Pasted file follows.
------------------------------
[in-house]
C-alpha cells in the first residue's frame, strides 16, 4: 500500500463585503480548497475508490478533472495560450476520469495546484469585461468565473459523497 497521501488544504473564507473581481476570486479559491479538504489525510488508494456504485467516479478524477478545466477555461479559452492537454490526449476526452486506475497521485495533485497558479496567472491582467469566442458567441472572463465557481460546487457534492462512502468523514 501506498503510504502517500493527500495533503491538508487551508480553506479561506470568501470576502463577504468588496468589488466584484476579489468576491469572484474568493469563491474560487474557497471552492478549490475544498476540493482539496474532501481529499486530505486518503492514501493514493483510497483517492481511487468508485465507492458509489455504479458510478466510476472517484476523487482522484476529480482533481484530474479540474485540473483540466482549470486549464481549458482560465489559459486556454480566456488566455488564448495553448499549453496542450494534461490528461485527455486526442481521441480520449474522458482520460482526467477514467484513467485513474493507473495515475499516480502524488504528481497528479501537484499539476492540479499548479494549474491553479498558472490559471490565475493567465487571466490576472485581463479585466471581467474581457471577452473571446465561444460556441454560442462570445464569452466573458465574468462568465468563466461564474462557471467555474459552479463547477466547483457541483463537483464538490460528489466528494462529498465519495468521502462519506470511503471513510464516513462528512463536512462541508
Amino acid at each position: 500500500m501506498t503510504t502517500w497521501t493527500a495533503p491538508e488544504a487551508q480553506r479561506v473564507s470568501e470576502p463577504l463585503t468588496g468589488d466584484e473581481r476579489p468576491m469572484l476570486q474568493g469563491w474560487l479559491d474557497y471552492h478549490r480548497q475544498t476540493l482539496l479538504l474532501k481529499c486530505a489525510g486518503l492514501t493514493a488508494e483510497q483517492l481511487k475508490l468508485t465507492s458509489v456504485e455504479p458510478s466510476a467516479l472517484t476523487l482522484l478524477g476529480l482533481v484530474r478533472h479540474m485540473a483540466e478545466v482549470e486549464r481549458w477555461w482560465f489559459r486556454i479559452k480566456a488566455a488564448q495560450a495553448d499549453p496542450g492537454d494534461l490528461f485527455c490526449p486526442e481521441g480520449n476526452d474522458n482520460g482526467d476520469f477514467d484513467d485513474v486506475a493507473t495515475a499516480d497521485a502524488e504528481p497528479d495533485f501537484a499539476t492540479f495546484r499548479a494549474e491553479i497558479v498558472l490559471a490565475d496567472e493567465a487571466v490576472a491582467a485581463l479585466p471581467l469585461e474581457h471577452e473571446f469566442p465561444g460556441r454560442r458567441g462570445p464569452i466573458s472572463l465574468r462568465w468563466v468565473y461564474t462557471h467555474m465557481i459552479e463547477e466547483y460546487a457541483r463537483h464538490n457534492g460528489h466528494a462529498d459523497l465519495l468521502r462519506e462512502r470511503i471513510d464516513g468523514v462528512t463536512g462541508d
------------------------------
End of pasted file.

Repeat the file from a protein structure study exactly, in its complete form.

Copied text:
[in-house]
C-alpha cells in the first residue's frame, strides 16, 4: 500500500463585503480548497475508490478533472495560450476520469495546484469585461468565473459523497 497521501488544504473564507473581481476570486479559491479538504489525510488508494456504485467516479478524477478545466477555461479559452492537454490526449476526452486506475497521485495533485497558479496567472491582467469566442458567441472572463465557481460546487457534492462512502468523514 501506498503510504502517500493527500495533503491538508487551508480553506479561506470568501470576502463577504468588496468589488466584484476579489468576491469572484474568493469563491474560487474557497471552492478549490475544498476540493482539496474532501481529499486530505486518503492514501493514493483510497483517492481511487468508485465507492458509489455504479458510478466510476472517484476523487482522484476529480482533481484530474479540474485540473483540466482549470486549464481549458482560465489559459486556454480566456488566455488564448495553448499549453496542450494534461490528461485527455486526442481521441480520449474522458482520460482526467477514467484513467485513474493507473495515475499516480502524488504528481497528479501537484499539476492540479499548479494549474491553479498558472490559471490565475493567465487571466490576472485581463479585466471581467474581457471577452473571446465561444460556441454560442462570445464569452466573458465574468462568465468563466461564474462557471467555474459552479463547477466547483457541483463537483464538490460528489466528494462529498465519495468521502462519506470511503471513510464516513462528512463536512462541508
Amino acid at each position: 500500500m501506498t503510504t502517500w497521501t493527500a495533503p491538508e488544504a487551508q480553506r479561506v473564507s470568501e470576502p463577504l463585503t468588496g468589488d466584484e473581481r476579489p468576491m469572484l476570486q474568493g469563491w474560487l479559491d474557497y471552492h478549490r480548497q475544498t476540493l482539496l479538504l474532501k481529499c486530505a489525510g486518503l492514501t493514493a488508494e483510497q483517492l481511487k475508490l468508485t465507492s458509489v456504485e455504479p458510478s466510476a467516479l472517484t476523487l482522484l478524477g476529480l482533481v484530474r478533472h479540474m485540473a483540466e478545466v482549470e486549464r481549458w477555461w482560465f489559459r486556454i479559452k480566456a488566455a488564448q495560450a495553448d499549453p496542450g492537454d494534461l490528461f485527455c490526449p486526442e481521441g480520449n476526452d474522458n482520460g482526467d476520469f477514467d484513467d485513474v486506475a493507473t495515475a499516480d497521485a502524488e504528481p497528479d495533485f501537484a499539476t492540479f495546484r499548479a494549474e491553479i497558479v498558472l490559471a490565475d496567472e493567465a487571466v490576472a491582467a485581463l479585466p471581467l469585461e474581457h471577452e473571446f469566442p465561444g460556441r454560442r458567441g462570445p464569452i466573458s472572463l465574468r462568465w468563466v468565473y461564474t462557471h467555474m465557481i459552479e463547477e466547483y460546487a457541483r463537483h464538490n457534492g460528489h466528494a462529498d459523497l465519495l468521502r462519506e462512502r470511503i471513510d464516513g468523514v462528512t463536512g462541508d